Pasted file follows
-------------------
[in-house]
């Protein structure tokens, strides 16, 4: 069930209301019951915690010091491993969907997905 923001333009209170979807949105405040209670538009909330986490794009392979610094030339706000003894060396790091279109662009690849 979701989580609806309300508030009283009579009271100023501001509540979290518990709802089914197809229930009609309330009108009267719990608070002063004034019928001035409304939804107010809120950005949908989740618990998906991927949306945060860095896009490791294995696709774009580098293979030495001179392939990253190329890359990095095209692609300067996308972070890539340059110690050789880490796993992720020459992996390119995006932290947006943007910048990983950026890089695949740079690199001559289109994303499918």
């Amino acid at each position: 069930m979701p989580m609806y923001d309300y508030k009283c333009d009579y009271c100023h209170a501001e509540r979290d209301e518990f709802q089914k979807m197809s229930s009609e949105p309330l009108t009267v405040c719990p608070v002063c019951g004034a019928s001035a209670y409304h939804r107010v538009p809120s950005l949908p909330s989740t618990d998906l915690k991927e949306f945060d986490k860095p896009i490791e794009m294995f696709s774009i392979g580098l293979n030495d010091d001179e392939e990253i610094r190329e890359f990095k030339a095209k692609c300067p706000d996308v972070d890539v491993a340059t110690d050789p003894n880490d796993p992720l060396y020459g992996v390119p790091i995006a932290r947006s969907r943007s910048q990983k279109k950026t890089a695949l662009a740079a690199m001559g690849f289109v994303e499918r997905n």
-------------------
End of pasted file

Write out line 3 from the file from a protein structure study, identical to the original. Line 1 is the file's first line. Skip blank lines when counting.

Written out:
């Amino acid at each position: 069930m979701p989580m609806y923001d309300y508030k009283c333009d009579y009271c100023h209170a501001e509540r979290d209301e518990f709802q089914k979807m197809s229930s009609e949105p309330l009108t009267v405040c719990p608070v002063c019951g004034a019928s001035a209670y409304h939804r107010v538009p809120s950005l949908p909330s989740t618990d998906l915690k991927e949306f945060d986490k860095p896009i490791e794009m294995f696709s774009i392979g580098l293979n030495d010091d001179e392939e990253i610094r190329e890359f990095k030339a095209k692609c300067p706000d996308v972070d890539v491993a340059t110690d050789p003894n880490d796993p992720l060396y020459g992996v390119p790091i995006a932290r947006s969907r943007s910048q990983k279109k950026t890089a695949l662009a740079a690199m001559g690849f289109v994303e499918r997905n």